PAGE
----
Then it was time for lunch, and since we hadn't purchased lunch through the conference, we decided to go off-campus. We found a little spot called Dos Bros and enjoyed a burrito and a taco salad while reviewing the program book. We also put some thought into our plan for our Official Showcase that night.

If you know of a conference, workshop, festival, or organization that might enjoy a "300 Years of Banjo (in 90 minutes!) presentation, get in touch with Matthew. It was really well-done and informative.

We did our sound check in record time and learned that we had 15 minutes exactly to share however many songs we could fit in. We hadn't been sure of the rules since every other Showcase had been three songs. We decided to shorten some of the pieces so that we could squeeze in more songs and more instruments.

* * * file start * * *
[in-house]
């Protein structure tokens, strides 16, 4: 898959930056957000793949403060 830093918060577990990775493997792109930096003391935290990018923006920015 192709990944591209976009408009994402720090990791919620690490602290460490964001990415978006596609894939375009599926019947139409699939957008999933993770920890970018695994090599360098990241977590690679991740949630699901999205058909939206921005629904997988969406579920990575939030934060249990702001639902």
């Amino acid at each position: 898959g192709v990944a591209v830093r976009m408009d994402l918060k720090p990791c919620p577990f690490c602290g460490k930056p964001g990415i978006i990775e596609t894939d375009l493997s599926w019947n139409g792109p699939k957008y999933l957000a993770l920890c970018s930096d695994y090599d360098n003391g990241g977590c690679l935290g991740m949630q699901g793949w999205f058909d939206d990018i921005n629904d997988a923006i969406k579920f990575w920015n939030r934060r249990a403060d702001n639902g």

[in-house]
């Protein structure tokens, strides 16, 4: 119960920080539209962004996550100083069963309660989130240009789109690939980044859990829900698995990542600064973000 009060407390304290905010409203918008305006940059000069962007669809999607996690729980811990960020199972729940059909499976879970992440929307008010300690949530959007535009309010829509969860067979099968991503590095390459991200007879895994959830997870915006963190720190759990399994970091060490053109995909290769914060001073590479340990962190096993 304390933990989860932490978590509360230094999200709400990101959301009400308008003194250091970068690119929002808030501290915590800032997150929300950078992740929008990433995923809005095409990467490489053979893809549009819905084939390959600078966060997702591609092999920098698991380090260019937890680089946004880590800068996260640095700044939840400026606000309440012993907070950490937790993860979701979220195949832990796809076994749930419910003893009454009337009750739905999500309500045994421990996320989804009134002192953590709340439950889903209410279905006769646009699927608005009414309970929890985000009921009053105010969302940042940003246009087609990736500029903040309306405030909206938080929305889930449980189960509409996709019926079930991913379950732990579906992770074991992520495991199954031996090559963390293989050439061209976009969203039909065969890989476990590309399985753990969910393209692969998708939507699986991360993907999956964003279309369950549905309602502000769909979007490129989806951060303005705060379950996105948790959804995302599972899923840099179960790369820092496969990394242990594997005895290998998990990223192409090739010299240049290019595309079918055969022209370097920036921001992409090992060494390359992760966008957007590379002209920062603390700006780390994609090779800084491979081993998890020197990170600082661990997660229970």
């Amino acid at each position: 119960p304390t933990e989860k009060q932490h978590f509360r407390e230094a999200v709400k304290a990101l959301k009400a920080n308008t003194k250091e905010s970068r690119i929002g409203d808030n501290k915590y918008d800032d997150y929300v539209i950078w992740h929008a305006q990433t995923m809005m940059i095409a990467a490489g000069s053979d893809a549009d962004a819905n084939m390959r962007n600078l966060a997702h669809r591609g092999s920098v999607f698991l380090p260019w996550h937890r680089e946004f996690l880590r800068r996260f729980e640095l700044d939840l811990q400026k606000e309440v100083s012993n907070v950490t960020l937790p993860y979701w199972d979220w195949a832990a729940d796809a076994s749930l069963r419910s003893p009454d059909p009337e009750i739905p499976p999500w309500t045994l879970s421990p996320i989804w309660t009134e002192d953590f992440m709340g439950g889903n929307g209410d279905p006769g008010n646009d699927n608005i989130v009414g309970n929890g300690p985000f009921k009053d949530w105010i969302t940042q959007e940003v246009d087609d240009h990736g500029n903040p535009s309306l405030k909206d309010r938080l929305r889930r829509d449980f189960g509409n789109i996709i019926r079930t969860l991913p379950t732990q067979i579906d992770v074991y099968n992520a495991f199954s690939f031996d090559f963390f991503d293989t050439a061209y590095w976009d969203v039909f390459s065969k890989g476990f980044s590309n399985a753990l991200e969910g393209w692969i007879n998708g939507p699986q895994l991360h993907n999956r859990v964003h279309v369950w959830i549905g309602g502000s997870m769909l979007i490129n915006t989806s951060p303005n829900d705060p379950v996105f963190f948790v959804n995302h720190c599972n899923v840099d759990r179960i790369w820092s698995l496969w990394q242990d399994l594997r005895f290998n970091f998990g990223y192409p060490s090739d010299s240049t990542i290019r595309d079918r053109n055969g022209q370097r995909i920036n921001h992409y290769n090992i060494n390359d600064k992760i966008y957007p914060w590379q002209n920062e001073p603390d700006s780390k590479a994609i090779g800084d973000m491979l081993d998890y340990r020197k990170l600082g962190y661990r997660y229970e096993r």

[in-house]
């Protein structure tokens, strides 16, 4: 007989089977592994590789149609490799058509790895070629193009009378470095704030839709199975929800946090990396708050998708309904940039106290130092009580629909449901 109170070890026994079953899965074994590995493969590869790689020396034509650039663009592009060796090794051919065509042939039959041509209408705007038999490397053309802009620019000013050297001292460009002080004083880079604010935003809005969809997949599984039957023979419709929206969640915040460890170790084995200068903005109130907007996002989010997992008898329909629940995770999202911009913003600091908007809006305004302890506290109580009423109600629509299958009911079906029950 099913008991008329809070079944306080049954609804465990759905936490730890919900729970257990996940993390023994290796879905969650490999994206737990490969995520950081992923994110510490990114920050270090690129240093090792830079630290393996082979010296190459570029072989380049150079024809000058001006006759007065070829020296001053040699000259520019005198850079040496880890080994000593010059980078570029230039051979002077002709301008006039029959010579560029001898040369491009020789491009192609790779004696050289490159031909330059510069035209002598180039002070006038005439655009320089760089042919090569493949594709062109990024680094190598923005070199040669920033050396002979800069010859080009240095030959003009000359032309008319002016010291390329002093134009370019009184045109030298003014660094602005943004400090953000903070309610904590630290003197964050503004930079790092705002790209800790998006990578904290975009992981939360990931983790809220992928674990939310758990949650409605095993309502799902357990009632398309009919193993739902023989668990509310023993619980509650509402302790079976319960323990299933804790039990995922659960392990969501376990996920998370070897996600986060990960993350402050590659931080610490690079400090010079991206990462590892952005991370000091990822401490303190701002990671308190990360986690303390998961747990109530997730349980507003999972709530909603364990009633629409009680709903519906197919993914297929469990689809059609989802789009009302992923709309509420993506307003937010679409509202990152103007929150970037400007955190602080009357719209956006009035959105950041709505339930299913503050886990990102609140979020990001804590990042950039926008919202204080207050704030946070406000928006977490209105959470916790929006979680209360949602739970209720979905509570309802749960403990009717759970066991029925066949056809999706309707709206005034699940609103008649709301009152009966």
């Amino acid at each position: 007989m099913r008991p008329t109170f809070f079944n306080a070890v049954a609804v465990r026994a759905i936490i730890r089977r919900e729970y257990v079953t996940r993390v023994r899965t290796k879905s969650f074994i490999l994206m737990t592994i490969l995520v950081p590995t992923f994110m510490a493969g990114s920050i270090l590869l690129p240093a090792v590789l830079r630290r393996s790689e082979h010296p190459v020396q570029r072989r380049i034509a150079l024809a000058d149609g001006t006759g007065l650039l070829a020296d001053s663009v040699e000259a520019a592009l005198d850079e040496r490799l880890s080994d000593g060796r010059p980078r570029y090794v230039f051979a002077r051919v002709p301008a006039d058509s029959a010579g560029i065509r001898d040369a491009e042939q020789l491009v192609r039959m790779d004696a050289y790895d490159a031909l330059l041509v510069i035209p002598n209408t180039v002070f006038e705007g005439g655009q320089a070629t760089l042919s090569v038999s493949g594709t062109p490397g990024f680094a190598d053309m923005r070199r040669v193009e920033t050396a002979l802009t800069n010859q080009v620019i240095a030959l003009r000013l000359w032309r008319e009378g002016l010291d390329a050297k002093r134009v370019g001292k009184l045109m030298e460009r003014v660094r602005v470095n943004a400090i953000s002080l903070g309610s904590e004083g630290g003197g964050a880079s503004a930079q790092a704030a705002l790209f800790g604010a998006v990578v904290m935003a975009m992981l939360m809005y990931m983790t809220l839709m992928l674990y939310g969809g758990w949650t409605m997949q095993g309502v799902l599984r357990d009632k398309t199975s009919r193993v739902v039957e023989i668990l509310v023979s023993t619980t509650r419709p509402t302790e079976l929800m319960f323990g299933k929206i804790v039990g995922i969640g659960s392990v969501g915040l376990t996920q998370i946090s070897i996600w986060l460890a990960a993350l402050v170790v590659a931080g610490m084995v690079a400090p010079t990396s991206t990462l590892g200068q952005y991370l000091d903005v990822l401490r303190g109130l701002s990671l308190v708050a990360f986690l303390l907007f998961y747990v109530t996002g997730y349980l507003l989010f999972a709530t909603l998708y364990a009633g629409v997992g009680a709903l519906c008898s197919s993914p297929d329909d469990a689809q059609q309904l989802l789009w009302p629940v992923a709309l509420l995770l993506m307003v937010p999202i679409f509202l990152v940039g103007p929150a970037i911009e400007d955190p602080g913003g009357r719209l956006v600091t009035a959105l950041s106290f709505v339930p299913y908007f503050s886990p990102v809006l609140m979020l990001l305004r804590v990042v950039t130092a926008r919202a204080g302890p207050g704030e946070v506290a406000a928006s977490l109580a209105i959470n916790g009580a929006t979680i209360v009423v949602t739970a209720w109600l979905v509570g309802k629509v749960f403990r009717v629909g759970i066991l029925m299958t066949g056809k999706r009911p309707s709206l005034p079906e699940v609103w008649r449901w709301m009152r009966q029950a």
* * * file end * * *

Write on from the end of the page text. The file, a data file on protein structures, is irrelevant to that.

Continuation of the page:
Dinner was delicious. All the meals were delicious, with lots of options. Here's the room where we ate dinners.


After dinner, we went backstage to hang out and wait for our Showcase to begin. This turned out to be a good move because we got to visit with David Davis and the Warrior River Boys. Frank's known these fellows from the days of touring through Rounder Records. We had a blast visiting, hearing stories, and talking about our cats. Frank got to check out Robert's bowtie banjo.

The Warrior River Boys are a classic-sounding bluegrass band. They're currently touring in support of their new album on Rounder Records Didn't He Ramble: The Songs of Charlie Pool. We were excited to hear their arrangement of "Didn't He Ramble" because we've been singing it lately too.


Frank playing Robert's banjo while Stan the guitar player hangs out.


The crowd loved the Warrior River Boys' Official Showcase.

Our plan for our Official Showcase (aka 15 minutes of fame) was to play four songs. First up was "Gallows Pole," which we shortened by omitting the third verse.